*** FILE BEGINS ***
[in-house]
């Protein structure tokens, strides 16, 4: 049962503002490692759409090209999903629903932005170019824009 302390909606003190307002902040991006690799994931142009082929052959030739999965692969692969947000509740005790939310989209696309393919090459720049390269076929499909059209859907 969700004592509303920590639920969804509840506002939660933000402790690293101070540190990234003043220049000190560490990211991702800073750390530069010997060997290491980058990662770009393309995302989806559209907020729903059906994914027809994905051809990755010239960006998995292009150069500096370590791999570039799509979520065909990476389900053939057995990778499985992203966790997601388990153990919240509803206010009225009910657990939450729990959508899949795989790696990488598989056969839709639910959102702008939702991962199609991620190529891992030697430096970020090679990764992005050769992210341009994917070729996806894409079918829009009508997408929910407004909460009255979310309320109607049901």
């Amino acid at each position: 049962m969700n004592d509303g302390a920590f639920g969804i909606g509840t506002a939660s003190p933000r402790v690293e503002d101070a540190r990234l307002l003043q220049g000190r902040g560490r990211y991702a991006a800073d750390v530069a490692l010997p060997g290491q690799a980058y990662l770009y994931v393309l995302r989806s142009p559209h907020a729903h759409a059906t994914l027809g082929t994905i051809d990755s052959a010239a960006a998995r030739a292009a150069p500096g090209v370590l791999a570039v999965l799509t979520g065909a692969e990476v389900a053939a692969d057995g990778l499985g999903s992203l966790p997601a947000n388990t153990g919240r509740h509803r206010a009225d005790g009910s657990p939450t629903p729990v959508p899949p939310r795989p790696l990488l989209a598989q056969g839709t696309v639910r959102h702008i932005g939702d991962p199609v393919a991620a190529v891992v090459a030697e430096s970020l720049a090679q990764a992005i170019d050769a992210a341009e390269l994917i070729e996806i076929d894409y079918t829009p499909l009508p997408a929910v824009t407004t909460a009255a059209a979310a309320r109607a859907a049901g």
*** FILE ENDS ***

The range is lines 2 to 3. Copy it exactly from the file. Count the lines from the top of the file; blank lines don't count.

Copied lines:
């Protein structure tokens, strides 16, 4: 049962503002490692759409090209999903629903932005170019824009 302390909606003190307002902040991006690799994931142009082929052959030739999965692969692969947000509740005790939310989209696309393919090459720049390269076929499909059209859907 969700004592509303920590639920969804509840506002939660933000402790690293101070540190990234003043220049000190560490990211991702800073750390530069010997060997290491980058990662770009393309995302989806559209907020729903059906994914027809994905051809990755010239960006998995292009150069500096370590791999570039799509979520065909990476389900053939057995990778499985992203966790997601388990153990919240509803206010009225009910657990939450729990959508899949795989790696990488598989056969839709639910959102702008939702991962199609991620190529891992030697430096970020090679990764992005050769992210341009994917070729996806894409079918829009009508997408929910407004909460009255979310309320109607049901």
């Amino acid at each position: 049962m969700n004592d509303g302390a920590f639920g969804i909606g509840t506002a939660s003190p933000r402790v690293e503002d101070a540190r990234l307002l003043q220049g000190r902040g560490r990211y991702a991006a800073d750390v530069a490692l010997p060997g290491q690799a980058y990662l770009y994931v393309l995302r989806s142009p559209h907020a729903h759409a059906t994914l027809g082929t994905i051809d990755s052959a010239a960006a998995r030739a292009a150069p500096g090209v370590l791999a570039v999965l799509t979520g065909a692969e990476v389900a053939a692969d057995g990778l499985g999903s992203l966790p997601a947000n388990t153990g919240r509740h509803r206010a009225d005790g009910s657990p939450t629903p729990v959508p899949p939310r795989p790696l990488l989209a598989q056969g839709t696309v639910r959102h702008i932005g939702d991962p199609v393919a991620a190529v891992v090459a030697e430096s970020l720049a090679q990764a992005i170019d050769a992210a341009e390269l994917i070729e996806i076929d894409y079918t829009p499909l009508p997408a929910v824009t407004t909460a009255a059209a979310a309320r109607a859907a049901g």